In this depth of summer, there are seeds of winter that I plant as often as possible in my heart, my vision, my hopes. I remind myself that all the things I love and have lost - cardigans, blankets, tea, warm cake, reading by candelight, cold mornings in the holy dark - will return, they will return, and in the meanwhile I have memory and dreams to keep me going.
I can open my window to night winds. I can go out at the edges of the day, before the worst of the heat descends. This morning, I had to bring in laundry which I'd accidentally left on the line overnight. It was five o'clock and stars were still staining the cold dark sky. A waning moon swayed over the ocean. I knew that, within half an hour, the sky would crack open, splotching green with dawn, but for just a little while the whole world seemed quiet and calm. It had a winter kind of soul to it. And for just that little while I was entranced.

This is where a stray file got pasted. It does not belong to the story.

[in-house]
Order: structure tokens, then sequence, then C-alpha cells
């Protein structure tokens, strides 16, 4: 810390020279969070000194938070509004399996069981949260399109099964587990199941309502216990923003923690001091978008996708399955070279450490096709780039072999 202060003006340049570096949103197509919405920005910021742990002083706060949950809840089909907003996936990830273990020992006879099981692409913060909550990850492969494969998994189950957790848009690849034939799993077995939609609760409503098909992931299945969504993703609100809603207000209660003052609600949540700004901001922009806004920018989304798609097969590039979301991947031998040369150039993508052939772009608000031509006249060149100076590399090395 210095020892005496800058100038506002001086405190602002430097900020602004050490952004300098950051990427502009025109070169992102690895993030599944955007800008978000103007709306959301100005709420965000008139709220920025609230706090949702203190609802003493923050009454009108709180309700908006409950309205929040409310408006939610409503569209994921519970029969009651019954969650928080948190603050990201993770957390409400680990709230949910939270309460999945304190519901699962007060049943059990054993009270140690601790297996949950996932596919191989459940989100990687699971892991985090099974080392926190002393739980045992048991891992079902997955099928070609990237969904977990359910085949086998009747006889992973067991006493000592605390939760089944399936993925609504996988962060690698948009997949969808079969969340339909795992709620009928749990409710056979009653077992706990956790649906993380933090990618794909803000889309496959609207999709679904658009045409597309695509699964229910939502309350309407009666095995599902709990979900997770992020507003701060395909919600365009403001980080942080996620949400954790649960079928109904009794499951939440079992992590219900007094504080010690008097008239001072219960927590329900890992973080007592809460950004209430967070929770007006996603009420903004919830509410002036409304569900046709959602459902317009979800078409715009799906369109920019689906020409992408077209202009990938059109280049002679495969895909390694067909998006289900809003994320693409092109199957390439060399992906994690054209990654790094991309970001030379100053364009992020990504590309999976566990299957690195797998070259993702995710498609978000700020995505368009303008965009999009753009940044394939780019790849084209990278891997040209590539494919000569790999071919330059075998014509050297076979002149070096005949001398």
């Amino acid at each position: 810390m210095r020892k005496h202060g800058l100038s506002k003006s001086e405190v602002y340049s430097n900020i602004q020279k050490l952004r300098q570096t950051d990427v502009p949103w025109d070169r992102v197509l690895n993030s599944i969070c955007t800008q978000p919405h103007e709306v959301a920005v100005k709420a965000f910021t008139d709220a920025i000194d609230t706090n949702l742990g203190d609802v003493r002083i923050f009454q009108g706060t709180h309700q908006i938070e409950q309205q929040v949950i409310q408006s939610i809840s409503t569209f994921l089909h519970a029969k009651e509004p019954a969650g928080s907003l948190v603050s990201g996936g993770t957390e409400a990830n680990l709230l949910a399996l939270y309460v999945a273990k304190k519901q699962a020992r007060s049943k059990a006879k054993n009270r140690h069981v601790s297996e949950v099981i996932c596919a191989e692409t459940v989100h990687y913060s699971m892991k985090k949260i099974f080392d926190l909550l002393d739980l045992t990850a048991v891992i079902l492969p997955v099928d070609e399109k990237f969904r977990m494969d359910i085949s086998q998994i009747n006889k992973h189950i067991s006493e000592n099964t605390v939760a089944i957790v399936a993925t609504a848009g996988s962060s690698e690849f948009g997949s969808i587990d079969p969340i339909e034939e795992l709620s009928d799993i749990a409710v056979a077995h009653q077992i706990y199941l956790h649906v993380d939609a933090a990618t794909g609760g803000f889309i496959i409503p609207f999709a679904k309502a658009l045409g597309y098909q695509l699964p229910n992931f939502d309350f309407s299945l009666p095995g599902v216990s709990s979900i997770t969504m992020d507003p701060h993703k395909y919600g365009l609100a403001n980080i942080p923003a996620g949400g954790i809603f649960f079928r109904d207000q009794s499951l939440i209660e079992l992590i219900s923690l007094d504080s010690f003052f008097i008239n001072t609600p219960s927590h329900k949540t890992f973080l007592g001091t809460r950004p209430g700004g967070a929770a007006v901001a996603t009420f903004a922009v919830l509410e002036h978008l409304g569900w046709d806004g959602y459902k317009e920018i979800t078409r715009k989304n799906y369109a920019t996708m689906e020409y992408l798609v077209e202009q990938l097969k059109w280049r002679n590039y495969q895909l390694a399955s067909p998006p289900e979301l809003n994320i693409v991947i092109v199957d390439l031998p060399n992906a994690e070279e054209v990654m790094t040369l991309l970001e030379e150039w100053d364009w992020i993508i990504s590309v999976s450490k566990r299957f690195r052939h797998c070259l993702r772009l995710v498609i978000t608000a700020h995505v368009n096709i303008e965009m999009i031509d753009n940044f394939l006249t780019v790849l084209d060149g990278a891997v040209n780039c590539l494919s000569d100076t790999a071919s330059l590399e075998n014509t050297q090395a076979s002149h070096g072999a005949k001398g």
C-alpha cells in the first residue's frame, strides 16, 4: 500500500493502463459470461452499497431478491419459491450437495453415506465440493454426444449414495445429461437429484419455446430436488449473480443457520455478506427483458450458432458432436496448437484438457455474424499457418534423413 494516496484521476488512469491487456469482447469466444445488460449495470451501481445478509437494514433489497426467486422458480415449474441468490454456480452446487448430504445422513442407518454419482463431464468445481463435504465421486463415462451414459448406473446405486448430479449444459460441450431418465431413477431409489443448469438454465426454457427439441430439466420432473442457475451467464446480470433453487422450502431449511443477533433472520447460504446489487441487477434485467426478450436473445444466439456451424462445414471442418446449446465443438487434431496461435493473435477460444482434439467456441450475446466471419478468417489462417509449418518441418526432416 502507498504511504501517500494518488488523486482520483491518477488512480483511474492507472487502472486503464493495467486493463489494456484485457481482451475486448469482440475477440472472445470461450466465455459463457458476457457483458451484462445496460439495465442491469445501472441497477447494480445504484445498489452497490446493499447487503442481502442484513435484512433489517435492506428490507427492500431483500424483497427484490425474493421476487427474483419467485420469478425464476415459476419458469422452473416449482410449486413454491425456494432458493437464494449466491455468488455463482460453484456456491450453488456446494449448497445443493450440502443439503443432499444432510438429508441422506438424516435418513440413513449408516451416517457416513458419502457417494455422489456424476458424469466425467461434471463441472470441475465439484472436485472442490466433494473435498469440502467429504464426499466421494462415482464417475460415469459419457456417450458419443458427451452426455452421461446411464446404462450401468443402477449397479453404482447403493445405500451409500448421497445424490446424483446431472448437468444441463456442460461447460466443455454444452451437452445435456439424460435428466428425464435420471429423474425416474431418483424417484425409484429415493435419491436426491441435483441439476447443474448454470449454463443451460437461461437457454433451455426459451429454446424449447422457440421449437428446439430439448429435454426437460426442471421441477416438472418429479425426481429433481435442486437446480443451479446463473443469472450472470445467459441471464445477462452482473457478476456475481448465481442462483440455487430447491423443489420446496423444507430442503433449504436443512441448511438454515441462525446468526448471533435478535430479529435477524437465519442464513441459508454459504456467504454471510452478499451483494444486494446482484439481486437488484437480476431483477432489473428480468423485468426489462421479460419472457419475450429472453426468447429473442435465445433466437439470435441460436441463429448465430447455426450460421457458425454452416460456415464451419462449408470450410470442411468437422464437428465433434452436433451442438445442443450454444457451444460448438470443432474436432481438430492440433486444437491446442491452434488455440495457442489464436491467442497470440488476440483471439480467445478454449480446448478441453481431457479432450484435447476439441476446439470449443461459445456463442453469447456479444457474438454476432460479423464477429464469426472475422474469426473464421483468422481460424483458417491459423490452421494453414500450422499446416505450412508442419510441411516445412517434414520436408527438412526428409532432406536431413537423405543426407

I am learning, at long last, to cope with summer not by accepting it and trying to adapt to it, but by knowing it is a trial I must endure, and gathering about me as much as possible the beautiful things which will give me strength, courage, and hope. The cold moments, the cardigan days, the stories of winter and whatever winds come my way. I think too often we are encouraged to accept difficulties - be grateful, be adaptive, get out of our comfort zone - but I prefer to embrace my sorrow as a valuable part of my self, resist what I do not want, and appreciate that my "comfort zone" is infact the ground of my authenticity.